Through the narratives in The Presidents – some well-rehearsed in American political history and some more novel – we see how the choices presidents make influence their ability to exercise their power. While other authors (Robert Caro’s masterful multi-volume coverage of Lyndon Johnson’s cultivation of political power springs to mind here) explore a single individual in extensive and intensive depth, the beauty of The Presidents is that the volume affords readers the ability to identify patterns in the exercise of presidential power (successful or not) across different presidents and their administrations. We are able to get a sense for what presidential scholar Stephen Skowroneck referred to as “political time” in his classic The Politics that Presidents Make.
A few smaller observations on the book are warranted. The illustrations, the work of Zoom Rockman, as well as the factoids provided at the beginning of each narrative offer lovely insights into the presidents and their families. The quotations can be particularly enjoyable – whether the lofty, such as Grover Cleveland’s exaltation, “A government for the people must depend for its success on the intelligence, the morality, the justice, and the interest of the people themselves,” or the more humorous and mundane, such as Franklin Pierce’s quip, “There is nothing left to do but get drunk.”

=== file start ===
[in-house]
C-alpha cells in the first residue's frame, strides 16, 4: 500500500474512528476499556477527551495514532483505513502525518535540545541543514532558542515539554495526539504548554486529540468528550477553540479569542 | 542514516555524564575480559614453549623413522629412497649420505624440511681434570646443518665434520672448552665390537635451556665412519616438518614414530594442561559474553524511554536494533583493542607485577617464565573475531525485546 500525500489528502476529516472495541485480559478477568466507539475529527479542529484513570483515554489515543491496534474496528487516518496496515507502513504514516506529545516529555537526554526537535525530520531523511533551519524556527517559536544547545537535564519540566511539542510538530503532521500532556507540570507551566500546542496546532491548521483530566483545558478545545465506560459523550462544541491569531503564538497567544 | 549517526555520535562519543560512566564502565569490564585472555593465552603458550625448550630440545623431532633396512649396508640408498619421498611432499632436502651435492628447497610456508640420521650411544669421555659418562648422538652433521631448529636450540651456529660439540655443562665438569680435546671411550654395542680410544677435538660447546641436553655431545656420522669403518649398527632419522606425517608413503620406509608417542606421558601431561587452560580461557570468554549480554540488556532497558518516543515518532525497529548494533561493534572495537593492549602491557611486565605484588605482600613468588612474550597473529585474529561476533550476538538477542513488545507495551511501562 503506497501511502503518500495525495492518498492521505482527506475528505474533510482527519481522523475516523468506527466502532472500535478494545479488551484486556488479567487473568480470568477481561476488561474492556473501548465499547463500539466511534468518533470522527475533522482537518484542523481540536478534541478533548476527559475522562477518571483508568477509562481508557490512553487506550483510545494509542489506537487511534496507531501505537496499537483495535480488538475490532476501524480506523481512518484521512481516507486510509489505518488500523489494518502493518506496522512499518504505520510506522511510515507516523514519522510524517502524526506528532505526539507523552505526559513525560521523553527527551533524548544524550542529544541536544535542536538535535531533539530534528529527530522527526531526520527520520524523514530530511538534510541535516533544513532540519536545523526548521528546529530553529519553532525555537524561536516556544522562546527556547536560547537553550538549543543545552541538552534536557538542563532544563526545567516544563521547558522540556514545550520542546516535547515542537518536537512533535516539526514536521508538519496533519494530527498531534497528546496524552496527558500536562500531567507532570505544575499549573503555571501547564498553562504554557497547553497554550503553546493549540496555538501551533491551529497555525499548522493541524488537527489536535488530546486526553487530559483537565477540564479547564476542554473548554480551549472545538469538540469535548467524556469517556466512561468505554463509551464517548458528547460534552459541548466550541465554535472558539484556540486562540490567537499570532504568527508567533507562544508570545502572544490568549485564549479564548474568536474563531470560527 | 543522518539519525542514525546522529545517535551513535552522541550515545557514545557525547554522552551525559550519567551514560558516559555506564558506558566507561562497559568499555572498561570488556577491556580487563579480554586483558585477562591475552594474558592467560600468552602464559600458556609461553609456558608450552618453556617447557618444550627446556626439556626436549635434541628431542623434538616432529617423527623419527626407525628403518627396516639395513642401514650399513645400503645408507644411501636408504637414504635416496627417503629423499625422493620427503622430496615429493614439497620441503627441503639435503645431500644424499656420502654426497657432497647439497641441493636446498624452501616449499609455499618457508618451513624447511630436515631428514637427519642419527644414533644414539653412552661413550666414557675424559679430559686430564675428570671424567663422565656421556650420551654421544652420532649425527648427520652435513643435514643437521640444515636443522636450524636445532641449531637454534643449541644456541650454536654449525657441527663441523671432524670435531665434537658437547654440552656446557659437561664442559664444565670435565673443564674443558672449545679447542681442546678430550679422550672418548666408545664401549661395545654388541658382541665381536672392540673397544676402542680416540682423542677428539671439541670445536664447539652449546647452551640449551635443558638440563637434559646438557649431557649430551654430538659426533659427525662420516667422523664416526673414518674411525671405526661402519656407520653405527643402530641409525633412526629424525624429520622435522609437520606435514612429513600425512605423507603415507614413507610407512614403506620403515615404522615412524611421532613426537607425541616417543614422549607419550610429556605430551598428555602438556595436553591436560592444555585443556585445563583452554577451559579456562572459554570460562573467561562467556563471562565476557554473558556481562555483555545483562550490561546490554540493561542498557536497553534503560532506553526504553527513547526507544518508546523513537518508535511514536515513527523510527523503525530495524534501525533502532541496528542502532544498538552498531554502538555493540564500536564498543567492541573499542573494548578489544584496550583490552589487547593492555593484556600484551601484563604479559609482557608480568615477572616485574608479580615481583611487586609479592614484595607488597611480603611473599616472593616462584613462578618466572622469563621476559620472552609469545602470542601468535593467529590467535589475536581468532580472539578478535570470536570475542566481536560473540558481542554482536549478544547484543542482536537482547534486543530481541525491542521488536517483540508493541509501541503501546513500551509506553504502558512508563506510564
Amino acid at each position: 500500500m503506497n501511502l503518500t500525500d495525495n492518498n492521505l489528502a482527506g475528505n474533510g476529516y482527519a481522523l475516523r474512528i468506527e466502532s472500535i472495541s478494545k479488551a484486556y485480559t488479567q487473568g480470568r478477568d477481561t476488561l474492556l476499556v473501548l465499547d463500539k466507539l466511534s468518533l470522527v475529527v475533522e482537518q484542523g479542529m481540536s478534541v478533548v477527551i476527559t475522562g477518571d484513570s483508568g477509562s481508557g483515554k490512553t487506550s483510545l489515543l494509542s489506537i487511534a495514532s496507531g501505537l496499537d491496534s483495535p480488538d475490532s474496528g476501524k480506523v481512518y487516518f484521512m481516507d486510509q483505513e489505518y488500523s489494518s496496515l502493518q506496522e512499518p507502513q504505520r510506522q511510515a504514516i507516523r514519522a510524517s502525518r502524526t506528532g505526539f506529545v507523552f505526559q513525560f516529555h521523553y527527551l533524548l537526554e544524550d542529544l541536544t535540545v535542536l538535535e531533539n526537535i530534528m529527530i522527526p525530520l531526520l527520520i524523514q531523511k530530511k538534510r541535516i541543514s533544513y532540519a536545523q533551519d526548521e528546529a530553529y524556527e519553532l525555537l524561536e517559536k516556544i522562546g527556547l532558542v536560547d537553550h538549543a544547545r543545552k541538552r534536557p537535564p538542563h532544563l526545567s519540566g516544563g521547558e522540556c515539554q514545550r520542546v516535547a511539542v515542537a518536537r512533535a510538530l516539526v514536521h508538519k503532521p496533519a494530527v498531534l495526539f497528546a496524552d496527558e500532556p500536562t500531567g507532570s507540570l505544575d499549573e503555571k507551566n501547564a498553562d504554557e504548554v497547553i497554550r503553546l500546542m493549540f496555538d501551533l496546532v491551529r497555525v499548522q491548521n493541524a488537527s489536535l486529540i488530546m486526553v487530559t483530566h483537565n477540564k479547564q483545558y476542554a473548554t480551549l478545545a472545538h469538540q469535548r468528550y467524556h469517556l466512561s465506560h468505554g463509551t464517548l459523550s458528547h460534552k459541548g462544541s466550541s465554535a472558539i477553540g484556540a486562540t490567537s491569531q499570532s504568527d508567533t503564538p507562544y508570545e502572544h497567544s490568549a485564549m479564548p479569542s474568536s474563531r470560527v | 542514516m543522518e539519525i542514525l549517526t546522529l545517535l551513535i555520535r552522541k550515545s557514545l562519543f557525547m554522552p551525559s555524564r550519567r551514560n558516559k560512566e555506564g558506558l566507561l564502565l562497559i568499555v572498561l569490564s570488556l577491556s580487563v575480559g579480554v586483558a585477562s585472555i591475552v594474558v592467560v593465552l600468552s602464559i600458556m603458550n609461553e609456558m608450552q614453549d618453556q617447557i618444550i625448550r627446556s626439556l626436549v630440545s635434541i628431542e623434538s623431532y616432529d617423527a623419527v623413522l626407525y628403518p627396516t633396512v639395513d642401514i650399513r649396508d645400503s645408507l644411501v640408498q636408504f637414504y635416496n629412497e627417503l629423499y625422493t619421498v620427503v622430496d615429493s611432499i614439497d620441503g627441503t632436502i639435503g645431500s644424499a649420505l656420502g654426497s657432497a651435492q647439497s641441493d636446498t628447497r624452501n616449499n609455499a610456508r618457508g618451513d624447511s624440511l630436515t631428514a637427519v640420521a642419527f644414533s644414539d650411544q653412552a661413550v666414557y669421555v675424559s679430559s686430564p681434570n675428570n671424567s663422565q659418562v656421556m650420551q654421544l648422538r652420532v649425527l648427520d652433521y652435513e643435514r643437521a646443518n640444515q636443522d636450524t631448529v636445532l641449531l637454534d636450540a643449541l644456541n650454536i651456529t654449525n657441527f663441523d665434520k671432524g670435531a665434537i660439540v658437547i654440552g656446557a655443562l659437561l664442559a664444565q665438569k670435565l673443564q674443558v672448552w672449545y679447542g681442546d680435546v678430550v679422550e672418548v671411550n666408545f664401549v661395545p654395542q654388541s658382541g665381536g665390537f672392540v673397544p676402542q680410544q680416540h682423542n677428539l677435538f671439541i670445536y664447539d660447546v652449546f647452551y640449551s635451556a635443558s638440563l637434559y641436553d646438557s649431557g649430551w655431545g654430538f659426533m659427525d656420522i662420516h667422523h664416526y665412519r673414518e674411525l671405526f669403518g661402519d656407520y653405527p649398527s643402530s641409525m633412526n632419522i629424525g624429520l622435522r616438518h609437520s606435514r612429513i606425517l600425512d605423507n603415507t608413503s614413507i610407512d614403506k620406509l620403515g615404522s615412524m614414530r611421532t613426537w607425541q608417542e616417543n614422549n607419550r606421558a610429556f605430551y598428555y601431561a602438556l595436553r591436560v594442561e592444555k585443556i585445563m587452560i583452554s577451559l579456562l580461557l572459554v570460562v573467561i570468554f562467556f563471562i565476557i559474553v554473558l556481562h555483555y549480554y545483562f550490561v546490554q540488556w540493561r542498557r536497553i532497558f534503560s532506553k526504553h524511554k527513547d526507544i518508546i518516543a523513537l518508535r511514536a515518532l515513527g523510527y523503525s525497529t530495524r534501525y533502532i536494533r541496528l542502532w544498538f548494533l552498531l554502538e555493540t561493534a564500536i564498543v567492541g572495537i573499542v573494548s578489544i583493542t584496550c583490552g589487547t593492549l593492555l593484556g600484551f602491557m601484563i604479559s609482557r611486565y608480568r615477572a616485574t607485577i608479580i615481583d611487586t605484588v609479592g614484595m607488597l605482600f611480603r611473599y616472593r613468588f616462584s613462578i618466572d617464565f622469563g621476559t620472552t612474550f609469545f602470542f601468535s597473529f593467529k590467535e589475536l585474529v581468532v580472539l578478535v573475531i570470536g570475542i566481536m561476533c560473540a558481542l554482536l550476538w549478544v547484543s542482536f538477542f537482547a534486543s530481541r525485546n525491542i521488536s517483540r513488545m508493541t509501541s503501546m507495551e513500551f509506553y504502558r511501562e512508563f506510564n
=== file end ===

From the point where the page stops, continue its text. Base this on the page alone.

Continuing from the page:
What perhaps shines through most brightly in Iain Dale’s The Presidents is that in the polarised, hyper-politicised, post-truth world that we now face, the office of president has historically relied on a degree of integrity in those who inhabit the office of president. Of particular note is a quotation from John Adams before he became president: “Facts are stubborn things; and whatever may be our wishes, our inclinations, or the dictates of our passions, they cannot alter the state of facts and evidence” (pg. 19). Likely that many readers may crack a wry smile if they try to apply the second president’s admonitions to contemporary politics.